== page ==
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The Best Parenting Advice I Ever ReceivedSmile. A lot.
The Best Parenting Advice I Ever Received
Image: Chris Cappoziello

People sometimes ask me what I've "done right" with Penny. They ask because Penny reads and goes to ballet class and practices piano and orders her own meal when we eat at a restaurant. They ask because she is "high functioning." I suspect many people assume we've coached her well or stimulated her brain with special gizmos or put in hours of hours of extra therapy. We've certainly done our best, and I couldn't be more grateful for the therapists and doctors who have helped and advised us along the course of her life. But I know plenty of parents who have done more for their kids and whose kids don't appear, from the outside, as capable as Penny. The only thing I am willing to say that we have "done right" is to smile at her. To take great delight in who she is.

It started when Penny was three months old. Peter and I left her at home with my mother. I brought my breast pump with me to the conference, a one-day series of inspirational and informative talks for parents of children with Down syndrome. It was there—in that crowded auditorium, filled with eager and anxious parents scribbling notes—that I heard a lecture from Dr. Gerard Mahoney about something called "Responsive Teaching."

For me, his message boiled down to this: Smile at your kid. A lot.

I'll get back to a few details, but let me first pause to say that this advice was important as far as our relationship with Penny, our oldest daughter who has Down syndrome. But it has also been important for our relationship with William and Marilee, our two other, typically-developing children. It has been important for Peter's relationships with his students. It has been important for our relationships with colleagues and family members. Most of all, perhaps, it has been important for my relationship with God.

The idea behind "Responsive Teaching" is that parents of kids with disabilities often spend a lot of time focused on their children's weaknesses. They, with the help of therapists and doctors, identify deficits in their children. Ways they don't measure up to typical kids. Things that make their life more difficult. And so they try to work on these things. The hard work is often motivated by love, but the experience of that hard work, of parent and child straining towards a difficult and sometimes impossible goal, tends to involve a lot of grimacing. Literally. Dr. Mahoney's studies have shown that parents who are trying to teach their kids these difficult tasks frown a lot. They get frustrated, the child gets upset (whether worried or sad or tired or discouraged—you name it), and a negative feedback loop begins. And it tends to repeat itself over and over again.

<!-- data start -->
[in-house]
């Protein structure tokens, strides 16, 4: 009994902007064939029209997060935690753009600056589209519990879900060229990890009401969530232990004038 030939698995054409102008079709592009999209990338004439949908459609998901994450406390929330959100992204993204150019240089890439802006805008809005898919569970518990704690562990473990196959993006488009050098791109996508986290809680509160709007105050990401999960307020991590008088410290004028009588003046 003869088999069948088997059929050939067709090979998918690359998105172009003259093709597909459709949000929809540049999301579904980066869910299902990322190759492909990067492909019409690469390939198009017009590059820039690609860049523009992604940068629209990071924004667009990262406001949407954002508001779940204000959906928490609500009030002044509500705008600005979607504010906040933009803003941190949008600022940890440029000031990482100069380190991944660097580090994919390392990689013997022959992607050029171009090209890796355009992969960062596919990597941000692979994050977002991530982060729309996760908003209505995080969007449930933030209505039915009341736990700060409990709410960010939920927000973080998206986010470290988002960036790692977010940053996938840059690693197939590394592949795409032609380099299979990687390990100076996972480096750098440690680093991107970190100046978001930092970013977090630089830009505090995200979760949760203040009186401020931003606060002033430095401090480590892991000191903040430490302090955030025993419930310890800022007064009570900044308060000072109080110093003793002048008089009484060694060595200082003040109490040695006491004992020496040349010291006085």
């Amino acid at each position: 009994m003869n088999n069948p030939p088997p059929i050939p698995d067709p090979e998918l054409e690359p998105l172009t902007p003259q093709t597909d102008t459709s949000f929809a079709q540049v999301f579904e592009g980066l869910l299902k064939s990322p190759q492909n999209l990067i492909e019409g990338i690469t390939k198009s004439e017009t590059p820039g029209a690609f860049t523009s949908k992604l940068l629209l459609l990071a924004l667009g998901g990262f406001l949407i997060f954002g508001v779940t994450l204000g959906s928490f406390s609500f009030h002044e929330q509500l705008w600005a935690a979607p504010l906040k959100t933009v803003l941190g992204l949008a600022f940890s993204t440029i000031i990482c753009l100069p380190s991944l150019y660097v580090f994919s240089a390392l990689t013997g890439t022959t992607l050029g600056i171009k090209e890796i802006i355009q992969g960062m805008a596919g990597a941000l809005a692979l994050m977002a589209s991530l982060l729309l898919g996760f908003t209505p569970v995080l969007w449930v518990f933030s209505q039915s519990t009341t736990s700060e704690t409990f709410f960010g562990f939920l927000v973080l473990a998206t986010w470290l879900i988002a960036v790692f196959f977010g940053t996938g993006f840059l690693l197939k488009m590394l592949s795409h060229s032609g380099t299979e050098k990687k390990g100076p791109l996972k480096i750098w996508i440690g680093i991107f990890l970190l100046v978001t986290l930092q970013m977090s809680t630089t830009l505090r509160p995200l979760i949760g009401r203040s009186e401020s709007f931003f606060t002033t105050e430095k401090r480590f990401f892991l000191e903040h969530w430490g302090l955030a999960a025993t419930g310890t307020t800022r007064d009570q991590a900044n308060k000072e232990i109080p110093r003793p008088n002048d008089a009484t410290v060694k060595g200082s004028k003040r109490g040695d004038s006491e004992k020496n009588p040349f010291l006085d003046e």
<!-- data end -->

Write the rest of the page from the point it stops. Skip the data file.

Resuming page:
Responsive Teaching suggests that instead the parent (and therapist and teacher and doctor and anyone else) focus upon the children's strengths. What does your child love? Work on that. From there, two things will happen. One, many of the weaknesses will be inadvertently addressed in the meantime. Two, you and your child will enjoy yourselves. You will smile. You will feel satisfied, connected, happy. And those interactions will spiral you towards a place of confidence and hopefulness.

We've seen this work for Penny with reading. Penny has loved books from the time she could sit up and hold one in her hand. Long before she could read the words the books contained, her therapists used to marvel at how well she turned the pages. Little did I know that by doing something she loves she was also working on her fine motor skills.

Again, we've been able to apply the same concepts outside of parenting a child with Down syndrome. Looking for the strengths of my friend who is unemployed and trying to help her focus on those instead of naming all the reasons she won't get a job. For Peter, editing a high school history paper and looking for the ideas or sentences that demonstrate possibilities for growth rather than deficits in learning.

Which leads me to the ways in which I have come to see God as a responsive teacher, a responsive parent, too. For all our failings, over and over again, the message we receive throughout the Bible is that God will not give up on us. That God will always love us. That it is his love and hope for us that enables us to grow. But it's better than that. The Bible says God rejoices over his people with singing (Zeph. 3:17). That we are the joy set before Jesus, for which he was willing to endure the cross (Hebrews 12:2). That God makes his face shine upon us (something the people prayed for throughout the Psalms, among other places in Scripture).

We can see God as a teacher, a king, even a therapist, counseling, guiding, helping us become better people. But love is the core of God's being, and we are the ones who receive that love. God smiles when he sees us.

Little did I know, eight years ago, that loving my daughter well meant delighting in her. And little did I know how much my Father delights in me.

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